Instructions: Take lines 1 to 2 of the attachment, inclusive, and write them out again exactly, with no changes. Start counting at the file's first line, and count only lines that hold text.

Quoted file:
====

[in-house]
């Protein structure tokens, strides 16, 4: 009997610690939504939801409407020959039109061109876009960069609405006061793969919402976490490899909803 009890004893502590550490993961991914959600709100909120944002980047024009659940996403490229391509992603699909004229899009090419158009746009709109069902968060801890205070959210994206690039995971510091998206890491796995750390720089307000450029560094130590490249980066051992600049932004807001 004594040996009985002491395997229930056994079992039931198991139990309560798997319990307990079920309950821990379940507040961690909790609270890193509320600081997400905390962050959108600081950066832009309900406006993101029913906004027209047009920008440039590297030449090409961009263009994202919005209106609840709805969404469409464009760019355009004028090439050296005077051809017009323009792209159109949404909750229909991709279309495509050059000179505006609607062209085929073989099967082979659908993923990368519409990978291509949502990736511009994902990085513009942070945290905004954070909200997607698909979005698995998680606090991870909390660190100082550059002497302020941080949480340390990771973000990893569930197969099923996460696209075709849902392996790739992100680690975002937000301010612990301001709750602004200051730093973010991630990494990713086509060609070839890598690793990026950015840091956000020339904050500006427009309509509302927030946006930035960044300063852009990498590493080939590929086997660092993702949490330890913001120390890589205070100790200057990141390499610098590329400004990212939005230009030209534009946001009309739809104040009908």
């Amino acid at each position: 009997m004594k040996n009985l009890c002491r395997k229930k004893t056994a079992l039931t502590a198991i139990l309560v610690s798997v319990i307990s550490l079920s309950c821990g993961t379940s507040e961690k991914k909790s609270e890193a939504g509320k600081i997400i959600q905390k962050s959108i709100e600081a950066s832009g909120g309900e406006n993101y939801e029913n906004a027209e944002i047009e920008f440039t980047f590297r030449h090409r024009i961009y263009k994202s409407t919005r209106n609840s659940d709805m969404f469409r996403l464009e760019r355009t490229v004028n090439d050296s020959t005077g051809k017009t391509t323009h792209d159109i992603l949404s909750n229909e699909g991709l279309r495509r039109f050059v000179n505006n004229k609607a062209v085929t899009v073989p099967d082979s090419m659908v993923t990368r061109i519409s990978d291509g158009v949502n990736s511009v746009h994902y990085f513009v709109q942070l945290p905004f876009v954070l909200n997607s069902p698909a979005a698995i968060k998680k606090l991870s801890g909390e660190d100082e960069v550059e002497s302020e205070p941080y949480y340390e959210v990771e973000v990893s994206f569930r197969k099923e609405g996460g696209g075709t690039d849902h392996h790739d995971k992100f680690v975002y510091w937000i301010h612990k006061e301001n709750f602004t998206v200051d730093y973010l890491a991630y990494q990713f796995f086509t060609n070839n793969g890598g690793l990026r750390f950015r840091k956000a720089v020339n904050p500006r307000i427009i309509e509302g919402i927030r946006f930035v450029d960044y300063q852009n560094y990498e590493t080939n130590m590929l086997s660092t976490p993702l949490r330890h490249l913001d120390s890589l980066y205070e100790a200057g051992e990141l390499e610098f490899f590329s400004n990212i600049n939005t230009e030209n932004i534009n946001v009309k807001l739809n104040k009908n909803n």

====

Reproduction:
[in-house]
């Protein structure tokens, strides 16, 4: 009997610690939504939801409407020959039109061109876009960069609405006061793969919402976490490899909803 009890004893502590550490993961991914959600709100909120944002980047024009659940996403490229391509992603699909004229899009090419158009746009709109069902968060801890205070959210994206690039995971510091998206890491796995750390720089307000450029560094130590490249980066051992600049932004807001 004594040996009985002491395997229930056994079992039931198991139990309560798997319990307990079920309950821990379940507040961690909790609270890193509320600081997400905390962050959108600081950066832009309900406006993101029913906004027209047009920008440039590297030449090409961009263009994202919005209106609840709805969404469409464009760019355009004028090439050296005077051809017009323009792209159109949404909750229909991709279309495509050059000179505006609607062209085929073989099967082979659908993923990368519409990978291509949502990736511009994902990085513009942070945290905004954070909200997607698909979005698995998680606090991870909390660190100082550059002497302020941080949480340390990771973000990893569930197969099923996460696209075709849902392996790739992100680690975002937000301010612990301001709750602004200051730093973010991630990494990713086509060609070839890598690793990026950015840091956000020339904050500006427009309509509302927030946006930035960044300063852009990498590493080939590929086997660092993702949490330890913001120390890589205070100790200057990141390499610098590329400004990212939005230009030209534009946001009309739809104040009908």